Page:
Without a Will, the authorities will decide how and to whom your estate is distributed, which can result in problems for your loved ones that you leave behind. For example, if you are not married your partner could be left with nothing. Or if you are single, what you leave could end up going to the State.
Having a Will means you can appoint guardians for your children, which is even more important if both parents die – without a Will the local authorities can appoint guardians for you. Also if you are not married to the other parent when you die, this does not mean the other parent will automatically become the guardian (if your children were born before 2003).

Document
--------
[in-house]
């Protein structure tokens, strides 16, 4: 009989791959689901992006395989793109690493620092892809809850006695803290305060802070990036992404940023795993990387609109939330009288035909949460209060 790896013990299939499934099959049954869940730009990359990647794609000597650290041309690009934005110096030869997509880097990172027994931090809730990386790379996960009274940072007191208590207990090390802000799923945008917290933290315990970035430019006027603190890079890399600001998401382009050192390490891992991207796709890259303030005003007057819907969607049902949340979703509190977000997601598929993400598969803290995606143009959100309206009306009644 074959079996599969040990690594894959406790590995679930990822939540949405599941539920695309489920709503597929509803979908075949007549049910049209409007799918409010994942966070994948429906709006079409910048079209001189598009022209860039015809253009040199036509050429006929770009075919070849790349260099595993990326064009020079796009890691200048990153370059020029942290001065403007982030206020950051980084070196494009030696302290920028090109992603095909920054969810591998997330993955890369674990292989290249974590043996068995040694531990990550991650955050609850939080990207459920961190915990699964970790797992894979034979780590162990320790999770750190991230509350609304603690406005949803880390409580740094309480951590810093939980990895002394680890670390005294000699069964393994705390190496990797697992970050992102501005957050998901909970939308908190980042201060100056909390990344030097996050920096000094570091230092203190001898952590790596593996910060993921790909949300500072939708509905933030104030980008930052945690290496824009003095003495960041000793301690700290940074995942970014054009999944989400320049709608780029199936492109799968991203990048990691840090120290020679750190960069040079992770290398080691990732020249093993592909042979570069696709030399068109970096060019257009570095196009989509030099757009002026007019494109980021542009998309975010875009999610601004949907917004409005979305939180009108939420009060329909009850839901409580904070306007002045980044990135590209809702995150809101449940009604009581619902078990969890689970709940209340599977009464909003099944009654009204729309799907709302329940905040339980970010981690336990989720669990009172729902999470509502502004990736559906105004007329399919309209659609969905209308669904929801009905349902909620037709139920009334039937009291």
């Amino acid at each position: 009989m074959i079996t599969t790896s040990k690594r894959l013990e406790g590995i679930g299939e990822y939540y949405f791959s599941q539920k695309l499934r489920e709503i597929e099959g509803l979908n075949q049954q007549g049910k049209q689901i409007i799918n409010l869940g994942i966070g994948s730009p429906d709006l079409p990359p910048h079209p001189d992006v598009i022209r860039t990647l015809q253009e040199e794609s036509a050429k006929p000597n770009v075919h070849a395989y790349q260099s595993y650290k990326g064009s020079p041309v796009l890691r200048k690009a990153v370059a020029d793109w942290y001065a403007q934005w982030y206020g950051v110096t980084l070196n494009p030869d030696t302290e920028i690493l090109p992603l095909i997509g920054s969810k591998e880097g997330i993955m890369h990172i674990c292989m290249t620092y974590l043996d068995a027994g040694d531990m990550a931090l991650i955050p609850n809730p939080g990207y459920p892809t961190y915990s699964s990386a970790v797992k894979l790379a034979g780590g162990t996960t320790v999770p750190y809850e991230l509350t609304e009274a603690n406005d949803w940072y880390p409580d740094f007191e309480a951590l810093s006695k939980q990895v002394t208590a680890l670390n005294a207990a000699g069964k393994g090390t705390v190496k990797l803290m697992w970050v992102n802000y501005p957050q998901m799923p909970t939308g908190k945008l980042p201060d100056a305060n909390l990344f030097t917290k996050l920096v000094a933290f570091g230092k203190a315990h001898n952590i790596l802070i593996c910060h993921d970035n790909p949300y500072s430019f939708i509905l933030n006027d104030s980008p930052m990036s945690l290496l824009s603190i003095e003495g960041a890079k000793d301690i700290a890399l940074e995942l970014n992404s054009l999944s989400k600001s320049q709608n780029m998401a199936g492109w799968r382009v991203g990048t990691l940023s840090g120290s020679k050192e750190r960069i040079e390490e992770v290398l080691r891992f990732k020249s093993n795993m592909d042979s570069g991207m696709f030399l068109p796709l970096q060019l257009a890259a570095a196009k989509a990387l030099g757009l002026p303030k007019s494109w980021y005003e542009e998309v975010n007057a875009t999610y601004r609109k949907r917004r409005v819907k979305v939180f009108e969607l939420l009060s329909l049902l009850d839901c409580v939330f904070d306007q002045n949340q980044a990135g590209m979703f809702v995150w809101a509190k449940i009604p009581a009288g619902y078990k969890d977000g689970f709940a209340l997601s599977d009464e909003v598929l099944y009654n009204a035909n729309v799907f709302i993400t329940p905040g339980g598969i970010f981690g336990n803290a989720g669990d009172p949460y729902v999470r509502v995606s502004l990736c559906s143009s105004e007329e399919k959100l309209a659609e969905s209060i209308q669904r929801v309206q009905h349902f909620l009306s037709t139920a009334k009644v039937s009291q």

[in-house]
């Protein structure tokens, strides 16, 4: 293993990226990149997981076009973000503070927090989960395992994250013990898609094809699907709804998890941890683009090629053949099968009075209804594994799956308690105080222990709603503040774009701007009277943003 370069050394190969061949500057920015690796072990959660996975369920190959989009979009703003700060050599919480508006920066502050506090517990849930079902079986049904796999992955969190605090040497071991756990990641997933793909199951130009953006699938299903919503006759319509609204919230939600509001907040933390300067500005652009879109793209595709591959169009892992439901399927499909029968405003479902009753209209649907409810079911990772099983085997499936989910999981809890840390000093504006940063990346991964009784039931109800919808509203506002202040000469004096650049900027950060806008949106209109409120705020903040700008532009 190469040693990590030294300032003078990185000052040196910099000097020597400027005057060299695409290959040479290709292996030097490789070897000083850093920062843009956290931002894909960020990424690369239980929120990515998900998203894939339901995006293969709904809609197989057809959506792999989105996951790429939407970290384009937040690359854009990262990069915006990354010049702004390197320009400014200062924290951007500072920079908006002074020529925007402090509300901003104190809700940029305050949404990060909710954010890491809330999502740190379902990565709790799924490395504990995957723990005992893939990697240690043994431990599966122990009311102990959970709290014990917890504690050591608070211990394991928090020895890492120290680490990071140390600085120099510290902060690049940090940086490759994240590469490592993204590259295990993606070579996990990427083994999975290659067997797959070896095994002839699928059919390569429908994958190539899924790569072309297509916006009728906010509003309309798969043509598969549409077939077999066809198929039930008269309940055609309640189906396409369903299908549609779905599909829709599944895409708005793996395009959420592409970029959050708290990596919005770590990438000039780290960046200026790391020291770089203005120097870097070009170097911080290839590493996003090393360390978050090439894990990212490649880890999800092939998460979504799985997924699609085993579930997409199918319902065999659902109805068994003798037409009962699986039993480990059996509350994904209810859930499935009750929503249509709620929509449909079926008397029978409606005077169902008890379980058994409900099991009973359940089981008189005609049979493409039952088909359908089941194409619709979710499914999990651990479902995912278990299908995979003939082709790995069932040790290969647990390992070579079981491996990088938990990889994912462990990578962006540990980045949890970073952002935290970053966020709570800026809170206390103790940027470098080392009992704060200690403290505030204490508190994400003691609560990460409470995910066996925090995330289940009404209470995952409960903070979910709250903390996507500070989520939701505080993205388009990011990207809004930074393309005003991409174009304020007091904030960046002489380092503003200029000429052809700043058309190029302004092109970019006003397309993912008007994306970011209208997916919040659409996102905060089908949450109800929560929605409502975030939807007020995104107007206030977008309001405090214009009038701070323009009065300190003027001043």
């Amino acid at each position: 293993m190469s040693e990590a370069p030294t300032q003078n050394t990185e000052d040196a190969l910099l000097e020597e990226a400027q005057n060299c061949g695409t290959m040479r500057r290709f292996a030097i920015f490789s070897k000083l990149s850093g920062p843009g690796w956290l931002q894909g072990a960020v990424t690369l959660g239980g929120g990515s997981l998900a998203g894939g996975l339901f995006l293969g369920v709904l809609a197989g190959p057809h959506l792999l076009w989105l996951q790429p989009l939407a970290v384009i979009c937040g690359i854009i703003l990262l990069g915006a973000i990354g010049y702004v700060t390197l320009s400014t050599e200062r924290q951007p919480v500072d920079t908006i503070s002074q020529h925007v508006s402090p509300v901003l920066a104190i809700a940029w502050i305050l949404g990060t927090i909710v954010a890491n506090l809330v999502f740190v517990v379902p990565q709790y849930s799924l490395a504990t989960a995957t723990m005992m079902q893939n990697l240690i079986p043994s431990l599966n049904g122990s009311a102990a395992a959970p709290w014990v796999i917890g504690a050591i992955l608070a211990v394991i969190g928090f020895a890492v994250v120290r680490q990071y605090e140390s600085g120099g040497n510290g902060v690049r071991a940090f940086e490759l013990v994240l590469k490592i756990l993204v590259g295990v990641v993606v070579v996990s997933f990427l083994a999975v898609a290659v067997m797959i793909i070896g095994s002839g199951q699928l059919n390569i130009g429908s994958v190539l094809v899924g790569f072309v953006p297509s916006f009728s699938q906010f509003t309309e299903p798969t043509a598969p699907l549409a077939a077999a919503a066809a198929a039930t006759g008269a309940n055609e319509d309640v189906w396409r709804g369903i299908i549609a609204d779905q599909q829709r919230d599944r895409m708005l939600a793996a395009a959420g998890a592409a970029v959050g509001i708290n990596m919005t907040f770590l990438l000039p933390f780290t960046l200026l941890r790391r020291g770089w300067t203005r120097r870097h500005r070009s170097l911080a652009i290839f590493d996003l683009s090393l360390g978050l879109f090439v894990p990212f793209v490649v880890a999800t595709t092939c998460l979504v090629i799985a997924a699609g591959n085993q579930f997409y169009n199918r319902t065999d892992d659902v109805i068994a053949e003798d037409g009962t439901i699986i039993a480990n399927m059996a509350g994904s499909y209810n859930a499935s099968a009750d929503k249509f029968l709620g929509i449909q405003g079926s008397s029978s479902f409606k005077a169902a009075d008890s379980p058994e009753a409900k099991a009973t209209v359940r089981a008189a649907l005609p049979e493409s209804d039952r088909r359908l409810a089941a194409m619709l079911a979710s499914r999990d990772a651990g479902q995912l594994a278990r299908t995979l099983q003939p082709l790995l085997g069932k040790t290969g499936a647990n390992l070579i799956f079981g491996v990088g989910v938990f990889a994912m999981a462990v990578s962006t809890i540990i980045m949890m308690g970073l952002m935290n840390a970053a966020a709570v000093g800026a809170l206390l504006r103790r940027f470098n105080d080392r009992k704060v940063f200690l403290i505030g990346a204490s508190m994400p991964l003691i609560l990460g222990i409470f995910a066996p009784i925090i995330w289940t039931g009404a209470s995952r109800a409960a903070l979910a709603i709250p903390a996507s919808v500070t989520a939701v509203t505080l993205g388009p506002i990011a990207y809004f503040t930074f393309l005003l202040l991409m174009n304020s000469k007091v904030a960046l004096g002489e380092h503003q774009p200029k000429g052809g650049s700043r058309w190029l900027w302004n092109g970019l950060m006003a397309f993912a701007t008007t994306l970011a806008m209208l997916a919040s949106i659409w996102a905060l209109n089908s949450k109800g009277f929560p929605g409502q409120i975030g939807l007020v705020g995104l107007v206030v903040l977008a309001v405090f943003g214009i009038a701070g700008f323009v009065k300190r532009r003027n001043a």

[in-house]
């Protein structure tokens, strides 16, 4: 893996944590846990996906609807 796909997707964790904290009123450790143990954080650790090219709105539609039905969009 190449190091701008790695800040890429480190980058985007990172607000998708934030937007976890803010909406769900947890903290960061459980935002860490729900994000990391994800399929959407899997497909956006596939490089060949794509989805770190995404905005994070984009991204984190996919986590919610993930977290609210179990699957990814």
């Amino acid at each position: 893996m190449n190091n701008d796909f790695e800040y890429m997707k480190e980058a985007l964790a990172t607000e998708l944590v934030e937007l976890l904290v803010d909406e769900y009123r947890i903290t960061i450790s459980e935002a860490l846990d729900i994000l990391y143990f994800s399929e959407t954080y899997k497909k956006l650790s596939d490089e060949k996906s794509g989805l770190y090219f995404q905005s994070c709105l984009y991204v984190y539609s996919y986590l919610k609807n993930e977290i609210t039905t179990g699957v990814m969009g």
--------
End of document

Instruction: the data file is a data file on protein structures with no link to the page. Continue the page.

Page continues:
Protecting Your Wealth
Another vital reason for having a Will is to make sure that what you leave is not inherited by those you do not want to access your funds: for example, a future partner of your spouse or their future children.
Leave an Amount to Charity
You can state in your Will an amount to leave to a Charity of your choice.
Some or all of what you leave can be put in a Trust for different reasons. For instance, so that your children receive it when they reach a certain age. You can also include conditions that Trust funds are only used for certain items: for example, a child’s education.